We’re Looking forward to seeing this collection over the weekend.
Paper company Fedrigoni has collaborated with UK design studio SEA and the Aiaparchive in Milan to produce a London exhibition and series of books on post-war Italian graphic design…
Made in Italy consists of an exhibition, a case-bound limited edition book and also four individual books – each dedicated to the work of a particular Italian graphic designers, the first two being Franco Grignani (1908-1999) and Giancarlo Iliprandi (1925-).
Other Italian designers whose work will feature in the show next month at the Protein gallery, Studio 2, in London’s Shoreditch – and in the single edition book – include Mario Dagrada, Mimmo Catellano and Heinz Waibl.
The project has been made possible thanks to the extensive body of work housed at Aiap, the Associazione Italiana Design Della Comunicazione Visiva. A few images from SEA’s tour of the organisation’s Graphic Design Documentation Centre, which is dedicated to collecting and preserving the country’s graphic design history, are shown in the post.
The aim of Made in Italy is to bring the work of some of Italy’s most celebrated graphic design practitioners to more prominence in the UK. While the more familiar names of Griganani and Iliprandi are now rightly held up as leaders in their field, many other lesser known figures have perhaps not had the international exposure they deserve.
SEA say that they have also produced a set of posters for the project, including a reproduction of Iliprandi’s skull and crossbones design he produced for Arflex in 1970 (see book spread below).
Made in Italy will be launched at Studio 2, 31 New Inn Yard, London EC2A 3EY on June 11. General admission is Friday 12 and Saturday 13, 10am-5pm (free). See mii.london for more details. – Creative Review
For its 50 year anniversary Peroni has turned a london townhouse in to a celebration of Italian art and design.
Each room is designed by a different artist each with its own twist on Italian design, the exhibition follows through to the roof where your culinary senses are treated to Peroni, Cocktails and tantalising plates.
“We were given free reign curating the house, and wanted to get deep inside the DNA of Italian design. It’s difficult to sum up a nation’s contemporary arts scene in one building and it’s taken many months to prepare. There was no set criteria, as we were simply looking for artists whose work is inventive and has passion,” – says Morgante.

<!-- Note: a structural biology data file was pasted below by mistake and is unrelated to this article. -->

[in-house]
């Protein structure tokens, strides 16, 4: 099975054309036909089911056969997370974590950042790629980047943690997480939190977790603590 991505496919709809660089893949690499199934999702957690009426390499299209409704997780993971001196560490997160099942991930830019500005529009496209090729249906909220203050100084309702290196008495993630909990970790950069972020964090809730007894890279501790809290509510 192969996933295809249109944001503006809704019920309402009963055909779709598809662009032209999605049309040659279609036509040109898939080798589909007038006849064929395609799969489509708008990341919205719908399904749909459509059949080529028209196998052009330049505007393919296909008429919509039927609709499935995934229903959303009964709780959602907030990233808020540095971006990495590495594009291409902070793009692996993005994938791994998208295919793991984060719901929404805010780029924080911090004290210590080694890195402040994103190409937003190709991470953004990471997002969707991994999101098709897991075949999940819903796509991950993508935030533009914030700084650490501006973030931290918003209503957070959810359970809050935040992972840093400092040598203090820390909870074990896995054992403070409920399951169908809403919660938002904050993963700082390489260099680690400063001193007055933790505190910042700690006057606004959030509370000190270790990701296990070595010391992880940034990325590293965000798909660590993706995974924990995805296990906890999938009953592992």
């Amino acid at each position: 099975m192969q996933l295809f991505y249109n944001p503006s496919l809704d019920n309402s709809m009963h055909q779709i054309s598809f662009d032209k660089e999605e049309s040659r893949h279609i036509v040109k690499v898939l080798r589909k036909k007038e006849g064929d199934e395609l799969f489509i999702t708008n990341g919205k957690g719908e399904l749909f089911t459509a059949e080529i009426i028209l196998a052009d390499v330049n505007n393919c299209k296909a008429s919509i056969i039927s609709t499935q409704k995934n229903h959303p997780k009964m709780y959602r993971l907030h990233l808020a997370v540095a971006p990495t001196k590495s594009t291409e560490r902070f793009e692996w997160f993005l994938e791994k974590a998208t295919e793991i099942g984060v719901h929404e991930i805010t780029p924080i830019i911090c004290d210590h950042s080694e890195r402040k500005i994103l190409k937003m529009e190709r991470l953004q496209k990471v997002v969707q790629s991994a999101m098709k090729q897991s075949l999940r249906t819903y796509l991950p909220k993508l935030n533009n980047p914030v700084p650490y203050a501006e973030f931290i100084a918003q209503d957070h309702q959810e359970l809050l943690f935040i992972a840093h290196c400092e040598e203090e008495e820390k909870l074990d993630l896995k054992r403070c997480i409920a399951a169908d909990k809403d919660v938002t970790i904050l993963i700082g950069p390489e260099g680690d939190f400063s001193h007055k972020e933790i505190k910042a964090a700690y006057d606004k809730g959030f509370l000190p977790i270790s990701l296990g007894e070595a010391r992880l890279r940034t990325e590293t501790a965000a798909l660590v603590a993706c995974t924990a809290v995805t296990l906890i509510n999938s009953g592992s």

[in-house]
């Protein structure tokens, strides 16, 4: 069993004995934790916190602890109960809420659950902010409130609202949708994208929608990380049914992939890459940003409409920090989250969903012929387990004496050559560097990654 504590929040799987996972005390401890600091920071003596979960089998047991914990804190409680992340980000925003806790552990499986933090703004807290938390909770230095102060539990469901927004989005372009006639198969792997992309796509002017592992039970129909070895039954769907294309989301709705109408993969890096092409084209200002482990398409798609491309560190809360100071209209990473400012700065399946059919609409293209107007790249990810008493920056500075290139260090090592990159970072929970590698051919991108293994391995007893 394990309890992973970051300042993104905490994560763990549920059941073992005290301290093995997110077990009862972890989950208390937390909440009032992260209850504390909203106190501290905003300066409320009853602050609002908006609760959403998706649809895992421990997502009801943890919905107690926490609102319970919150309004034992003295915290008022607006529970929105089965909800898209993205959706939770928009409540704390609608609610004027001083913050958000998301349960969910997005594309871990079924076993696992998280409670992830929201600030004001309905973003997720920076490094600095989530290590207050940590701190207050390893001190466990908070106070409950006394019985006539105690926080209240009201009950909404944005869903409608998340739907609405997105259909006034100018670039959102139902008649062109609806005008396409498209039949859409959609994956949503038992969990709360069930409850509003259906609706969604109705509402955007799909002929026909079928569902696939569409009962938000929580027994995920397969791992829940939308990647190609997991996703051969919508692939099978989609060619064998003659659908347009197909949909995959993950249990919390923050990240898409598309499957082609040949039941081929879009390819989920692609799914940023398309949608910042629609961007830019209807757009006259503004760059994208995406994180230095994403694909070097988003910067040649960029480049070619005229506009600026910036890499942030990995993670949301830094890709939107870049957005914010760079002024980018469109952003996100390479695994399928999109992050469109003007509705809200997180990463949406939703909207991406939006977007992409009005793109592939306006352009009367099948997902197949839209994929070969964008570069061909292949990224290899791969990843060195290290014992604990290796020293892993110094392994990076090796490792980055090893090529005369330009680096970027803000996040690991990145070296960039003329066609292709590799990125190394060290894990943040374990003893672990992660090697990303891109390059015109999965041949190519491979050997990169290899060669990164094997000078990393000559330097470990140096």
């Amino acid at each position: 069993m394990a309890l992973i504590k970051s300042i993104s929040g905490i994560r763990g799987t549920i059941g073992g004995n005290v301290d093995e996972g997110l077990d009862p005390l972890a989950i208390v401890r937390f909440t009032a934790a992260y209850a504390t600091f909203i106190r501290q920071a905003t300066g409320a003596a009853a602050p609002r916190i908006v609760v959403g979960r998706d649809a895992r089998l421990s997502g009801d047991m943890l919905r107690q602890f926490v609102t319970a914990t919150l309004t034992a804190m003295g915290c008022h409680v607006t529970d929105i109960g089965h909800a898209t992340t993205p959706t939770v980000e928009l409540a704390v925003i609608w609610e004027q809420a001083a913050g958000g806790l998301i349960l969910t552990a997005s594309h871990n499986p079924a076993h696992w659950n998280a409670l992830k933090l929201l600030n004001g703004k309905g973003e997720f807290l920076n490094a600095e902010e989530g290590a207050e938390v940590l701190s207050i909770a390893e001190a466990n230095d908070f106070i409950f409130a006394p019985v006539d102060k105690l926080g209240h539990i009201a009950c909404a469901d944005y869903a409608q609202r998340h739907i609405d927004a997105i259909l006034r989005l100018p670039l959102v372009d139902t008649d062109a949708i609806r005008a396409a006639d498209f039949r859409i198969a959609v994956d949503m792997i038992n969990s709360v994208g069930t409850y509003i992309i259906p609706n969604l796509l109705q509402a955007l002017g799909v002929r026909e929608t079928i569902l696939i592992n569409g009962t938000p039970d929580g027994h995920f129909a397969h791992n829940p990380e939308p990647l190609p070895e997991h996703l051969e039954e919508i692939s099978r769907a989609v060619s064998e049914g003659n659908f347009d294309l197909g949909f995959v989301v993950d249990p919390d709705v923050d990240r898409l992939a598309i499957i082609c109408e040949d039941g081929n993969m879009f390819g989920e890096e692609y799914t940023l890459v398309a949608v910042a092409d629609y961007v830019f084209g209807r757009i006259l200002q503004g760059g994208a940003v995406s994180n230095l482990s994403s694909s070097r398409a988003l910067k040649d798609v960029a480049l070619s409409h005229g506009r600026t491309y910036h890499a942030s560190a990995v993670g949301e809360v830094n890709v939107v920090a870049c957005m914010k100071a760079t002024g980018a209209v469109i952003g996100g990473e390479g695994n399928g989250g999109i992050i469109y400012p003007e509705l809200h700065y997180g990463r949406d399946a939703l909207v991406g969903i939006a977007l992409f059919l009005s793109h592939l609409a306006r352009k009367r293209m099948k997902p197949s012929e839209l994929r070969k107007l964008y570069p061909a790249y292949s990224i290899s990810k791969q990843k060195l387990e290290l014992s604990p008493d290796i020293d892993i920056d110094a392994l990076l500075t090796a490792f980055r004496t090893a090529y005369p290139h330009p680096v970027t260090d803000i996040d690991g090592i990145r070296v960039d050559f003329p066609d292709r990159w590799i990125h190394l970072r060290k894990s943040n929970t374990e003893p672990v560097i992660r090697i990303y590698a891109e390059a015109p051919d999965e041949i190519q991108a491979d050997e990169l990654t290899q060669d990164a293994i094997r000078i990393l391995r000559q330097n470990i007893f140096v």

The House of Peroni closes tomorrow evening, but will re-open in November with a new schedule and artists in residency. For more info, visit thehouseofperoni.com
TBWA Paris have come up with a fresh new approach to advertising Mc Donalds, A combination of full image print adverts coupled with TV and Online adverts.
“The brand isn’t mentioned anywhere on these visuals, not a single indication would add to the impact of the communication,” states the agency. “Because when a product speaks for itself, what more could we possibly say? But moreover, why should we say anything else?” – TBWA
Typographer, graphic designer and businessman Erik Spiekermann has created timeless, influential and, yes, Meta-physical work over the past three decades.
Next to founding MetaDesign and FontShop, the latter being the first ever digital distributor of fonts, and designing more instant classic typefaces than any other, he has been recognized as an outstanding expert internationally as a lecturer and professor.
Listen to the design genius talk about new visual languages, design processes, the analogies of music and typography, and why we need better client culture in our latest Gestalten.tv video and you will easily realize why. Before heading to new visionary pastures, the bike enthusiast will make a short stop to receive the German Design Lifetime Achievement Award 2011 in February.
Watch our complete line up of video interviews on www.gestalten.tv
The Narrative has always had a link with penguin books and not just through story telling. No it was the first place our Creative director Mark started his career.
In true penguin heritage style the newly polished covers by David Pearson are brilliant. The printing technique used on the 1984 cover is subtle yet dynamic and sparks intrigue, we love it!
The re-design was to commemorate George Orwell Day held on Jan 21st. The day celebrates his writing in all its forms and explore the profound influence he has had on the media and discourse of the modern world.
This brilliant, censorial approach to Orwell’s dystopian classic – referencing the rewriting of history carried out by the novel’s Ministry of Truth – wasn’t easy to achieve.
“It’s obviously the risk-taker of the series,” says Pearson, “and I can be very grateful to Jim Stoddart, Penguin Press’ art director, for safeguarding its progress in-house. It takes a fair bit of confidence to push something like this through and I can only assume that Jim had to deal with the odd wobble.”
Pearson says that the design went through numerous iterations “to establish just the right amount of print obliteration. Eventually we settled on printing and debossing, as per the Great Ideas series [Why I Write shown, above], with the difference being that the title and author name were then blocked out using matt black foil. This had the effect of partially flattening the debossed letters, leaving just enough of a dent for the title to be determined – though I can’t vouch for it’s success on Amazon.”